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Biocultural restoration in Hawaiʻi also achieves core conservation goals

Kawika B. Winter, National Tropical Botanical Garden; Hawaiʻi Institute of Marine Biology, University of Hawaiʻi at Mānoa; Natural Resources and Environmental Management, University of Hawaiʻi at Mānoa; Hawaiʻi Conservation Alliance, Honolulu, Hawaiʻi
Tamara Ticktin, Department of Botany, University of Hawaiʻi at Mānoa
Shimona A. Quazi, Department of Botany, University of Hawaiʻi at Mānoa; National Tropical Botanical Garden

DOI: http://dx.doi.org/10.5751/ES-11388-250126

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Abstract

Biocultural approaches to restoration have demonstrated multiple benefits for human communities, but the ecological benefits and trade-offs involved have received little attention. Using a case study from Hawaiʻi, we examined if forest restoration aimed at reviving and maintaining cultural interactions with the forest is compatible with other priority conservation metrics. We identified species of high biocultural value for an Indigenous (Native Hawaiian) community, and then tested if these species also have high conservation value in terms of their biogeographic origin, ability to support native wildlife, and ability to persist independently within the restored context. Additionally, we tested if an assemblage of species with high biocultural value can also support high functional trait diversity. We found bioculturally important species to have high conservation values for all metrics tested, except for the ability to conserve rare or endangered endemic species. However, a broader application of biocultural conservation, such as the revival of the “sacred forest” concept, can address this priority as part of a mosaic of different species assemblages and levels of access. We also found that biocultural value may, at least in part, be a function of coevolutionary time: the length of time over which a community has interacted with a given species. Given that forests are invaluable to many Indigenous communities and, given the existential threats many of these communities currently face, we suggest that forests containing species assemblages of high biocultural value, such as those in Hawaiʻi, be considered as critical cultural habitat.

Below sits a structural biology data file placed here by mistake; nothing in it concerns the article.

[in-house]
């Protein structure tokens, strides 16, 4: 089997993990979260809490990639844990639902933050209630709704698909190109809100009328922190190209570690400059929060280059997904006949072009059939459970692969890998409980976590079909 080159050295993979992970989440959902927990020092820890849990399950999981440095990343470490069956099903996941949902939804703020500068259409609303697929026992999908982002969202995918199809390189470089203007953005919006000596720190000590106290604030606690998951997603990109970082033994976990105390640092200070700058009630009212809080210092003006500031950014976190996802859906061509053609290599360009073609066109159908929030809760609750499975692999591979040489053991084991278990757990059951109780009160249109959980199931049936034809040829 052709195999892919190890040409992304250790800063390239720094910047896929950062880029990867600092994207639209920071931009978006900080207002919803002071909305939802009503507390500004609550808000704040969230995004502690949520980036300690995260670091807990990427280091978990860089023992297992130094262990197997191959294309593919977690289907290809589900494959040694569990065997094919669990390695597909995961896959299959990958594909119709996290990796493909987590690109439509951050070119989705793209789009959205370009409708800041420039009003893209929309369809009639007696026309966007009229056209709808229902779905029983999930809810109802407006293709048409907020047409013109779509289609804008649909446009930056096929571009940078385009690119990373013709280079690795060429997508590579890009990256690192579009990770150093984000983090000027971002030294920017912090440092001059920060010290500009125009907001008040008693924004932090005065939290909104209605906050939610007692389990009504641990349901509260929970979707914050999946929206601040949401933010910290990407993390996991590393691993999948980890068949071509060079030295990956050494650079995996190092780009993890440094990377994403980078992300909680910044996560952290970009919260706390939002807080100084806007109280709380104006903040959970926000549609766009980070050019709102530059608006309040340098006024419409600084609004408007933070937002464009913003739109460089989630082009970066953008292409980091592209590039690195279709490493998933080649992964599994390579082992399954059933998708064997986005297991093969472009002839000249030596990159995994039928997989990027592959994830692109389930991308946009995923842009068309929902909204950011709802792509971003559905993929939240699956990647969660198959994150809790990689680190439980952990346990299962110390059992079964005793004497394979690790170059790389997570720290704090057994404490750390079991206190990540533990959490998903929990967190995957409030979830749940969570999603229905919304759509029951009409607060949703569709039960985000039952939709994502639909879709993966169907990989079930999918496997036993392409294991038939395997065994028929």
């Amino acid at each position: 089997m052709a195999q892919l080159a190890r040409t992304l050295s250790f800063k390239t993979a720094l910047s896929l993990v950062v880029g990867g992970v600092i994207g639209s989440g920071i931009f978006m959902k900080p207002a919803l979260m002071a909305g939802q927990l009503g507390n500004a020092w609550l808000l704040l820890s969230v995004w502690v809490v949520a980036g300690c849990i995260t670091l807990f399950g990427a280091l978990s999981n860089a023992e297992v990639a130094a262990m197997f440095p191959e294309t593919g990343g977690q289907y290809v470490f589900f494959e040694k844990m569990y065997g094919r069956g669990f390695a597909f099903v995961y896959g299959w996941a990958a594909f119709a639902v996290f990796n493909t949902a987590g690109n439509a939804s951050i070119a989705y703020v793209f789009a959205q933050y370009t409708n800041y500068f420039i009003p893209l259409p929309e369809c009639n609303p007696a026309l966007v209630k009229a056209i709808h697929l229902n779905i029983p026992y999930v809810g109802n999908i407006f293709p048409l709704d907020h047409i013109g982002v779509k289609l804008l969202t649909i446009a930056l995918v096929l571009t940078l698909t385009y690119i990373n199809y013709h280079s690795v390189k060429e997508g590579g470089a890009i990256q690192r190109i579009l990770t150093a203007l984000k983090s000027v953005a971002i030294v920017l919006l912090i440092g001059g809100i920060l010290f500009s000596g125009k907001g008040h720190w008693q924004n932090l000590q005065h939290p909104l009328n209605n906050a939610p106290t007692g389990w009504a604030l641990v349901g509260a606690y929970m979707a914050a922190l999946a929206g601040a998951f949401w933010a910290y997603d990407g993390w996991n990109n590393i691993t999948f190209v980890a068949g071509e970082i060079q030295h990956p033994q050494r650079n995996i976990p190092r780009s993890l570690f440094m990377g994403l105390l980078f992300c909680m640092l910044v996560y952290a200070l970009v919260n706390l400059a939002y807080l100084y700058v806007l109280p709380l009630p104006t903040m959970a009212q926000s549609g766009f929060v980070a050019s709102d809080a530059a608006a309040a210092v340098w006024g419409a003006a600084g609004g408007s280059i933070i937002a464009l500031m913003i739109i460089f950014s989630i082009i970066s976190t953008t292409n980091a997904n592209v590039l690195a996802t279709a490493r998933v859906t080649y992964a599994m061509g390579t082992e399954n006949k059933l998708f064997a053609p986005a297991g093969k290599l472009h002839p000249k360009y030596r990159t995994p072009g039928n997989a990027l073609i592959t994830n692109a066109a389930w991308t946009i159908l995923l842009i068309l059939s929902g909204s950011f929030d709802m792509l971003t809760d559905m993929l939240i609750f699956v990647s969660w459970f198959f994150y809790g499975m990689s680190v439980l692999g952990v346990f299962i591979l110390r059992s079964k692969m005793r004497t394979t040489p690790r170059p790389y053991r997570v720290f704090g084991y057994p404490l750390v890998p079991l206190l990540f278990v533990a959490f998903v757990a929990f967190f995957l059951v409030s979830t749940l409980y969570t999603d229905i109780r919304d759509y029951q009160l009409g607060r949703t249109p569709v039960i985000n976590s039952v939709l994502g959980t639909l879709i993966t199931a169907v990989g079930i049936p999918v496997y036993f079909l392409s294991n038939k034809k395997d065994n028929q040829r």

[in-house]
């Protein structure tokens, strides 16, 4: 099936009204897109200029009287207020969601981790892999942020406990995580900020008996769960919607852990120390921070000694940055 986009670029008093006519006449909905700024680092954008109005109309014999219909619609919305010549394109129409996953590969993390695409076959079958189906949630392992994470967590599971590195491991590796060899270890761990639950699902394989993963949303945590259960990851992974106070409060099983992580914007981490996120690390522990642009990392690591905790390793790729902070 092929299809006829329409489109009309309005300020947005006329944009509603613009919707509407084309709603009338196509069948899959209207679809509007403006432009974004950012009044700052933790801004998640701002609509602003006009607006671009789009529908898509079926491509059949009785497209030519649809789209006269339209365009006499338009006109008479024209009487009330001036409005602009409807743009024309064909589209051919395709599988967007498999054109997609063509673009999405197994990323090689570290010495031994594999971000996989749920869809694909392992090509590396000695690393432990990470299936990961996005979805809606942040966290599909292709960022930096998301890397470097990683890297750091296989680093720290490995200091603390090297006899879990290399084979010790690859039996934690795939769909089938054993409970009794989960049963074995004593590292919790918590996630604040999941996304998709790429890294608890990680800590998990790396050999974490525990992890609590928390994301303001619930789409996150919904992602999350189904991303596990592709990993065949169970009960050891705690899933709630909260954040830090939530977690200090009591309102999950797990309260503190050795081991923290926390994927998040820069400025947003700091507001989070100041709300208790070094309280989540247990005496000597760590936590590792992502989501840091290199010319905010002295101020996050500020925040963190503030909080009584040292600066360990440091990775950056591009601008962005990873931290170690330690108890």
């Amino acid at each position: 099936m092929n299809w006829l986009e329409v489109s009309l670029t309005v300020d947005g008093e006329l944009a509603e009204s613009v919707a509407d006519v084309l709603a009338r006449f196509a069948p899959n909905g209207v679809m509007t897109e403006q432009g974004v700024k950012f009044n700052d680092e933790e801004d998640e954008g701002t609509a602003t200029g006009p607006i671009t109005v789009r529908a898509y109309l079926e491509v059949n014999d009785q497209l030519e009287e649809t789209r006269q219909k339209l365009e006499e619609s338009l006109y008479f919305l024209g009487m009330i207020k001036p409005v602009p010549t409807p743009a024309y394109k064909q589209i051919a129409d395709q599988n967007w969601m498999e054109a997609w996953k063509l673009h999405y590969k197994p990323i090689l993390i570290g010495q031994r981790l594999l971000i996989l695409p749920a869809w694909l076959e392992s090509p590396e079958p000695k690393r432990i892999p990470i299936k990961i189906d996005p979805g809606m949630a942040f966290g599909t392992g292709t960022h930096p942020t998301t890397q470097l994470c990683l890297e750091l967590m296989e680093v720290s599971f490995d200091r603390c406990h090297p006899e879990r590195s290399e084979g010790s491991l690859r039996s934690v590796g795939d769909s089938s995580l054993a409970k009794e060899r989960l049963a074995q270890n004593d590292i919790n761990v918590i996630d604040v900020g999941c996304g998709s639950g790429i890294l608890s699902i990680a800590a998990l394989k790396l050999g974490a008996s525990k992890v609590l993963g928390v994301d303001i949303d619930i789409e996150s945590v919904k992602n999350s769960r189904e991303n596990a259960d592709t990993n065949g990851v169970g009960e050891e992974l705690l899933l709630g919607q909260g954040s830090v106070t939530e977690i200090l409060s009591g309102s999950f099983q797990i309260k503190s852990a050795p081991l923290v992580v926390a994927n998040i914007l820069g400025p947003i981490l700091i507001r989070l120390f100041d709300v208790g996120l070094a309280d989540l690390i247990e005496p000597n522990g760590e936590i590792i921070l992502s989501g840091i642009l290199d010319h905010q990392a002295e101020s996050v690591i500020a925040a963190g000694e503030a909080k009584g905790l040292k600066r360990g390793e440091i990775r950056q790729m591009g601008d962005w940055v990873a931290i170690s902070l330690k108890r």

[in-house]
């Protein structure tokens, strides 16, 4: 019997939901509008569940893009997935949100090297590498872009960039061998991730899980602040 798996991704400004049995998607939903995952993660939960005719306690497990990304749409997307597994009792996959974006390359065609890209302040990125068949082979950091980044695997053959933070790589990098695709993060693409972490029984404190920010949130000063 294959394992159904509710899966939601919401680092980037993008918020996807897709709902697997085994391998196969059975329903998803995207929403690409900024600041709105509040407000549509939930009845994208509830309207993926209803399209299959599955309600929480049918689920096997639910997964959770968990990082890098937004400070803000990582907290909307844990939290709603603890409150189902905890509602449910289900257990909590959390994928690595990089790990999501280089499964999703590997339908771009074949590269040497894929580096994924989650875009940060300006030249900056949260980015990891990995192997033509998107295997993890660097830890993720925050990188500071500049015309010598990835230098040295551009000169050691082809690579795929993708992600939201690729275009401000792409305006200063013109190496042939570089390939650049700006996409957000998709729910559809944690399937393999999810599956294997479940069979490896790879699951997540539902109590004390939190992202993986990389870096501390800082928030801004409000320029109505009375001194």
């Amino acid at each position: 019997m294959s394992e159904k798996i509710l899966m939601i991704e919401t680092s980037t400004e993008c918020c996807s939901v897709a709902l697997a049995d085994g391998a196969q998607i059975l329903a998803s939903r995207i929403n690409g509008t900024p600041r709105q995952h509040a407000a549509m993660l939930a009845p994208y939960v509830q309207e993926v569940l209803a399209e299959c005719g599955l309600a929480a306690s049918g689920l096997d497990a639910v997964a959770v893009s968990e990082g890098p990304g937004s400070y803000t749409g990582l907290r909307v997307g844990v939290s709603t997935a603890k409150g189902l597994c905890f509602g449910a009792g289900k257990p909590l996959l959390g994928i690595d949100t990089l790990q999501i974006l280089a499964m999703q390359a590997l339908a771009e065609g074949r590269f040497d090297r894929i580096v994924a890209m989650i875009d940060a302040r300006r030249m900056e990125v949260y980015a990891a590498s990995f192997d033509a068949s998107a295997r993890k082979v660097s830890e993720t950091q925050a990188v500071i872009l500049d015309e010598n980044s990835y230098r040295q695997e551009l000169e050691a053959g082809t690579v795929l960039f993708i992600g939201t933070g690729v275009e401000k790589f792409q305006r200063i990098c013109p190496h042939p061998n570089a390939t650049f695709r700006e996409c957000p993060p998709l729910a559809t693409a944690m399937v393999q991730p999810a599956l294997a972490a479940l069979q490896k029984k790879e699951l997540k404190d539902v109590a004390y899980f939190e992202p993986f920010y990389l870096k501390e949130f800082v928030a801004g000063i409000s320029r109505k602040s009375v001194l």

Key words

biocultural value; coevolutionary time; critical cultural habitat; sacred forest; social-ecological system theory

Copyright © 2020 by the author(s). Published here under license by The Resilience Alliance. This article  is under a Creative Commons Attribution-NonCommercial 4.0 International License.  You may share and adapt the work for noncommercial purposes provided the original author and source are credited, you indicate whether any changes were made, and you include a link to the license.

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